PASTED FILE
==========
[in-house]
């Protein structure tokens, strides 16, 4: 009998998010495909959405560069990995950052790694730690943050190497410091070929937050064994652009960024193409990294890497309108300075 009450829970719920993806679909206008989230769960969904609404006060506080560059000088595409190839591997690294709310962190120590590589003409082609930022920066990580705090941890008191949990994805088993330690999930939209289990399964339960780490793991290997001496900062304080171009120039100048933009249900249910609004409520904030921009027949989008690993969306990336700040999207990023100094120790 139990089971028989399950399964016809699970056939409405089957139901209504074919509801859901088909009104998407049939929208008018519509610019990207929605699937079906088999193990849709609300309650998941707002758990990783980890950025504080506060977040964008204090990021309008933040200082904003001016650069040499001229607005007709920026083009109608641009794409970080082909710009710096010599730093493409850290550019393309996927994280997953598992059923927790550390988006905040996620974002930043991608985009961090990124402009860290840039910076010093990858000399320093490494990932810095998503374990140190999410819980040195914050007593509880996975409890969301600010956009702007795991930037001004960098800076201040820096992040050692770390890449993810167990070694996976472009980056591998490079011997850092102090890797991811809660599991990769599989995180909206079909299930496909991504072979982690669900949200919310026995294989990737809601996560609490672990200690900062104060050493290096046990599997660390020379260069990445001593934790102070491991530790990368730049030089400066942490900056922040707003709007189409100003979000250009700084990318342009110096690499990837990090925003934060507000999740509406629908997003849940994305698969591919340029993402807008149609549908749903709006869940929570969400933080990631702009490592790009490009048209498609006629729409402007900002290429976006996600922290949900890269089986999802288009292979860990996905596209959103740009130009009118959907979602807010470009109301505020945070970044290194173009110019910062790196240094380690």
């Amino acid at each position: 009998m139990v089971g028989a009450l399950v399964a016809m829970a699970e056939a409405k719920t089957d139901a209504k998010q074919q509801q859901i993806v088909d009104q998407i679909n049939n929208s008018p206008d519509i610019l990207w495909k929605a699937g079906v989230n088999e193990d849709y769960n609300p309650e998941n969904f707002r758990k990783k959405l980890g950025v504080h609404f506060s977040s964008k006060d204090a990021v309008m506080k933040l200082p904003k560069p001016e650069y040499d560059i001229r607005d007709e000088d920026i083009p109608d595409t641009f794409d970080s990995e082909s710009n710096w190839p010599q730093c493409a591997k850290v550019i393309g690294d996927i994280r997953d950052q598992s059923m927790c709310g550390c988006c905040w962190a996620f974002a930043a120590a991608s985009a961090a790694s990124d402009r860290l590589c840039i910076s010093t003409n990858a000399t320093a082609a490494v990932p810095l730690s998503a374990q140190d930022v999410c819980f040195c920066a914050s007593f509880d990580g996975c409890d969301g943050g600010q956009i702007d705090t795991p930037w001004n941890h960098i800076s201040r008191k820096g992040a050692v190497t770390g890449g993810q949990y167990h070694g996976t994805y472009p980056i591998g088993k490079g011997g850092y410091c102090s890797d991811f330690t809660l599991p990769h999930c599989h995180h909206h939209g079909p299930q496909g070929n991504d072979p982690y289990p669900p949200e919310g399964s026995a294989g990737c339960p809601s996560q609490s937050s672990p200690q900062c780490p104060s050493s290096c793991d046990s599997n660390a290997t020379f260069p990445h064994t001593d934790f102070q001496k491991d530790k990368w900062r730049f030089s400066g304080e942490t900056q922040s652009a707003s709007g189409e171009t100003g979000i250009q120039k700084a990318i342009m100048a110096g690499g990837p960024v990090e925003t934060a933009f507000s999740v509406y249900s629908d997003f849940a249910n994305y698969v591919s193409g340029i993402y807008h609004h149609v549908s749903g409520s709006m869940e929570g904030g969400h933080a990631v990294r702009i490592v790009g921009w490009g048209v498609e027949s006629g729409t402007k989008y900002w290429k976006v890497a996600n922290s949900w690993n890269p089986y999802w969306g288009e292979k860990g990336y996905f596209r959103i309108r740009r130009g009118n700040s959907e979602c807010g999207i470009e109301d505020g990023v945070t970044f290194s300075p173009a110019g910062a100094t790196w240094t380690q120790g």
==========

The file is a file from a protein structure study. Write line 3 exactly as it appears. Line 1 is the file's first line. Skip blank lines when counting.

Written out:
């Amino acid at each position: 009998m139990v089971g028989a009450l399950v399964a016809m829970a699970e056939a409405k719920t089957d139901a209504k998010q074919q509801q859901i993806v088909d009104q998407i679909n049939n929208s008018p206008d519509i610019l990207w495909k929605a699937g079906v989230n088999e193990d849709y769960n609300p309650e998941n969904f707002r758990k990783k959405l980890g950025v504080h609404f506060s977040s964008k006060d204090a990021v309008m506080k933040l200082p904003k560069p001016e650069y040499d560059i001229r607005d007709e000088d920026i083009p109608d595409t641009f794409d970080s990995e082909s710009n710096w190839p010599q730093c493409a591997k850290v550019i393309g690294d996927i994280r997953d950052q598992s059923m927790c709310g550390c988006c905040w962190a996620f974002a930043a120590a991608s985009a961090a790694s990124d402009r860290l590589c840039i910076s010093t003409n990858a000399t320093a082609a490494v990932p810095l730690s998503a374990q140190d930022v999410c819980f040195c920066a914050s007593f509880d990580g996975c409890d969301g943050g600010q956009i702007d705090t795991p930037w001004n941890h960098i800076s201040r008191k820096g992040a050692v190497t770390g890449g993810q949990y167990h070694g996976t994805y472009p980056i591998g088993k490079g011997g850092y410091c102090s890797d991811f330690t809660l599991p990769h999930c599989h995180h909206h939209g079909p299930q496909g070929n991504d072979p982690y289990p669900p949200e919310g399964s026995a294989g990737c339960p809601s996560q609490s937050s672990p200690q900062c780490p104060s050493s290096c793991d046990s599997n660390a290997t020379f260069p990445h064994t001593d934790f102070q001496k491991d530790k990368w900062r730049f030089s400066g304080e942490t900056q922040s652009a707003s709007g189409e171009t100003g979000i250009q120039k700084a990318i342009m100048a110096g690499g990837p960024v990090e925003t934060a933009f507000s999740v509406y249900s629908d997003f849940a249910n994305y698969v591919s193409g340029i993402y807008h609004h149609v549908s749903g409520s709006m869940e929570g904030g969400h933080a990631v990294r702009i490592v790009g921009w490009g048209v498609e027949s006629g729409t402007k989008y900002w290429k976006v890497a996600n922290s949900w690993n890269p089986y999802w969306g288009e292979k860990g990336y996905f596209r959103i309108r740009r130009g009118n700040s959907e979602c807010g999207i470009e109301d505020g990023v945070t970044f290194s300075p173009a110019g910062a100094t790196w240094t380690q120790g």